Barry, Terence P.; Malison, Jeffrey A. (ed.) / Proceedings of PERCIS III, the Third International Percid Fish Symposium, University of Wisconsin, Madison, Wisconsin, U.S.A., July 20-24, 2003
Kestemont, Patrick, et al.
(Aquaculture) Feeding and nutrition in European percid fishes -- a review, pp. 39-40 PDF (1.1 MB)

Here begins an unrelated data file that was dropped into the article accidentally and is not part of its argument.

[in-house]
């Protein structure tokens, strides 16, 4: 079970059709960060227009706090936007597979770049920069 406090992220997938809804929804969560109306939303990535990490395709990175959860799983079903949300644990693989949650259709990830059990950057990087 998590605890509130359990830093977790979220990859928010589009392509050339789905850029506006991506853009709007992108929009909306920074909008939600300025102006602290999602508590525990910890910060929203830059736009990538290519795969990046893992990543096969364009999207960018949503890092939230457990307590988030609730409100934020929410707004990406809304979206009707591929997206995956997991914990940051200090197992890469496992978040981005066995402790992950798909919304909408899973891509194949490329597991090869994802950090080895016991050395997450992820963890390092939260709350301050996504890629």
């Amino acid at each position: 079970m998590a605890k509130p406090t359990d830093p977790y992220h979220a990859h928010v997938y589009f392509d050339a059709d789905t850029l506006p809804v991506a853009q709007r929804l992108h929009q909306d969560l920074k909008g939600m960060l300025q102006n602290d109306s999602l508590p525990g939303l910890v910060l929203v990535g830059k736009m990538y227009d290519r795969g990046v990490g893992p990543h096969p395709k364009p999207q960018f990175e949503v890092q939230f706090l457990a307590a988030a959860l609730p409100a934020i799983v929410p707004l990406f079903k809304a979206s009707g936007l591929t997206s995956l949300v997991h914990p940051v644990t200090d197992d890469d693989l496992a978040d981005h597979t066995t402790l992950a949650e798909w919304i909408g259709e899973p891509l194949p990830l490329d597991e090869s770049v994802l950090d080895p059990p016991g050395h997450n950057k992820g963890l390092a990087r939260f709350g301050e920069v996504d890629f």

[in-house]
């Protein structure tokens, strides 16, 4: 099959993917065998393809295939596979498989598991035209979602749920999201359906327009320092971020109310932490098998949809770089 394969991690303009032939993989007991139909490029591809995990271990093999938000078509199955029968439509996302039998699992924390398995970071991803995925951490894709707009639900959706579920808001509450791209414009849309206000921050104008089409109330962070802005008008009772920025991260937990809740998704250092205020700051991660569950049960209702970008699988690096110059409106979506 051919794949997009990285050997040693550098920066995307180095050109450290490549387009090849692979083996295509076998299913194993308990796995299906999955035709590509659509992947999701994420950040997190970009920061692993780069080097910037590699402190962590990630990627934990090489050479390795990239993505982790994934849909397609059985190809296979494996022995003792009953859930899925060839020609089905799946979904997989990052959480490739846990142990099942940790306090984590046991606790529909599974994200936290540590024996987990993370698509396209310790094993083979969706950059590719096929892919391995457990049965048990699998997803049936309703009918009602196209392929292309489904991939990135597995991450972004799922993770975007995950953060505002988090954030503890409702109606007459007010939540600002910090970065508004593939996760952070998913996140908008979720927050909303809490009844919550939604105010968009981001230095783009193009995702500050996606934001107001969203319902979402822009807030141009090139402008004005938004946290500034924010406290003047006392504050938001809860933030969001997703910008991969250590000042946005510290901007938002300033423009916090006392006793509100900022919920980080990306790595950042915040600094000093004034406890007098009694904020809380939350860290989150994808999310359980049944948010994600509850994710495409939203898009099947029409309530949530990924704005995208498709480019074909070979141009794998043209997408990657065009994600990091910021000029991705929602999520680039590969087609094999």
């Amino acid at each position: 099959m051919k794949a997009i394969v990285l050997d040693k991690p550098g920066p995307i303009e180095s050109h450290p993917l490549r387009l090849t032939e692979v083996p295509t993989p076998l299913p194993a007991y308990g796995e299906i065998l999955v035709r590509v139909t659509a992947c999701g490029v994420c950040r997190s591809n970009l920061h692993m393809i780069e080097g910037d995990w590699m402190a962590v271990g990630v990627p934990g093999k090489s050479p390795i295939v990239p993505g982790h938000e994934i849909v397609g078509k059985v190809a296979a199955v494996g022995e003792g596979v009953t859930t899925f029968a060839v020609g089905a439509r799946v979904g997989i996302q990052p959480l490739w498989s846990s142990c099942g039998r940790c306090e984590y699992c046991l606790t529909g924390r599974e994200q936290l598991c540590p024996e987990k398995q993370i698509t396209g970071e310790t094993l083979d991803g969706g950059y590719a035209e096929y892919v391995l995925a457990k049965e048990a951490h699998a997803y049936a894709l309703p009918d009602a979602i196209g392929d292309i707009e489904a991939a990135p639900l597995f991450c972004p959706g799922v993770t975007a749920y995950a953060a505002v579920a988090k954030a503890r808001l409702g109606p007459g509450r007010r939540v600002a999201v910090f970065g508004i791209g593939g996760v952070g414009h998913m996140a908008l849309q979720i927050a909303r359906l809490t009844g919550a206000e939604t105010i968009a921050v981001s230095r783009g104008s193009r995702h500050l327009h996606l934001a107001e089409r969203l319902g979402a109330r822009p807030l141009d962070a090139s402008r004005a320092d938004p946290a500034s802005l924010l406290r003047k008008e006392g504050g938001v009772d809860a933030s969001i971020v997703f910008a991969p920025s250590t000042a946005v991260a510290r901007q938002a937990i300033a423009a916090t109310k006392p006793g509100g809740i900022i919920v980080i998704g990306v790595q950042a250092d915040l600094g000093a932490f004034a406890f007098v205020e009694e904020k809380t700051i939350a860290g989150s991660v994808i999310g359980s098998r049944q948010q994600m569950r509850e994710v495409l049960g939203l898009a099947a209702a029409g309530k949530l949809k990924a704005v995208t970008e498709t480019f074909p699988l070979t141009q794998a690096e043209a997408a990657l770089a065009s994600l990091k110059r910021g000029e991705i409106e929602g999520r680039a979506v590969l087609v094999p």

FEEDING AND NUTRITION IN EUROPEAN PERCID FISHES - A REVIEW Patrick Kestemont', Xueliang Xul, Gersande Blanchard', Charles MWlard2, Murielle Gielen2, Jean Brun-Bellut3 and Pascal Fontaine3. 1. The University of Namur, Belgium. 2. University of Liege, Belgium. 3. Universit6 H. Poincar6, Nancy, France, patrick.kestemont(tfundp.ac.be. Introduction. In Europe, two species belonging to the Percidae family are currently under investigation in aquaculture: the Eurasian perch Perca fluviatilis and the pikeperch Stizostedion (or Sander) lucioperca. Despite the fact that both species are highly prized food fish, feeding and nutrition of Eurasian perch and pikeperch are still in their infancy. Indeed, few publications deal with the nutritional requirements of European percid fishes,. and most of them focus on Eurasian perch. Short reviews of percid feeding and nutrition have been published by Barrows and Lellis (1996), Brown et al. (1996), Kestemont et al. (1996), Kestemont and M6lard (2000) and Brown and Barrows (2002). The present paper summarises the main nutrition issues related to broodstock management, larval rearing and juvenile ongrowing in European percid fishes since the PERCIS II conference held in Vaasa in 1995. Broodstock nutrition. Reproductive performances of Eurasian perch are largely affected by the origin of breeders, wild or captive. Survival of captive females prior to ovulation or after spawning are low, and egg and larval quality are poor, often ranging between 0 and 5%, regardless of spawning period (normal or out-of-season) (Migaud et al., 2003). It has been suggested that gamete quality of Eurasian perch could be improved by improving broodstock nutrition. Performances of breeders held during their entire vitellogenesis period in recirculating aquaculture system under natural profiles of day length and temperature, and fed different formulated diets enriched with vitamin E, vitamin C or HUFA were compared to performances of breeders fed natural food (NF, chironomid larvae and prey fish) or reared in ponds (C). Survival rate of breeders fed NF was significantly higher than in the other groups. Both diet and culture conditions significantly affected performances of Eurasian perch breeders, since fertilisation and hatching rates were maximal in fish reared in ponds, but differences between NF and formulated diets were also significant. The better egg quality of fish fed NF can be related to an improvement in their biochemical composition, namely the level of thyroid hormone (T3) as well as the K+/Mg' and K7/Na+ ratios. Total lipid content and fatty acid composition of eggs were, however, not significantly different between treatments. More research is still needed in order to improve broodstock nutrition and management in captive Eurasian perch breeders to secure high quality eggs and larvae. To our knowledge, there is no data available regarding the influence of dietary treatment on reproductive performances and the nutritional requirements of pikeperch breeders. Larval nutrition. No specific larval nutrition investigations have been performed recently in Eurasian perch and most research efforts have been paid to improve survival and growth rates, and minimise cannibalism (Fiogbd and Kestemont, 2003, Kestemont et al., 2003). Up to date, Eurasian perch larvae are still fed Artemia nauplii until they reach 50 mg b.w., and then can be trained to dry feed usually formulated for marine fish larvae. However, the main pancreatic and intestinal enzymes are efficient from early developmental stages, suggesting that a compound diet could be provided very early to perch larvae (Cuvier-Peres and Kestemont, 2002). Dynamics of total lipids and fatty acids during embryogenesis and early larval development suggest that docosahexaenoic acid (DHA), and to a lesser extend, eicosapentaenoic acid (EPA), play a major role during early life stages of Eurasian perch and must be present at a sufficient level in larval diets to support growth performances (Abi-Ayad et al., 2003). In pikeperch, recent investigations have compared different diets as initial food and determined the optimal weaning time to dry diet. Enrichment of Artemia nauplii with vitamin C and HUFA is recommended since it reduces significantly morphological deformities (compared to standard Artemia or dry feed) and support high growth rate (Xu et al., this book). It has been also suggested that a formulated feed should be introduced at the day 19 post-hatch in order to avoid some essential nutrients deficiency leading to morphological deformity (Kestemont et al., 2002). Nutrition of juveniles and adults. While requirements of some indispensable amino acids have been determined recently for yellow perch (for review, Brown and Barrows, 2002), there are few published nutritional requirements for European percids. Fiogbe et al. (1996) estimated the protein requirements of Eurasian perch as 36-56 % of the diet, depending on mathematical model chosen , and recommended 40-49% in practical diets. Lipid nutrition is another major concern in Eurasian perch, since high lipid diets usually formulated for salmonids can support rapid growth but are susceptible to impair liver function by excess storage of fat into the hepatocytes. Kestemont et al. (2001) 39
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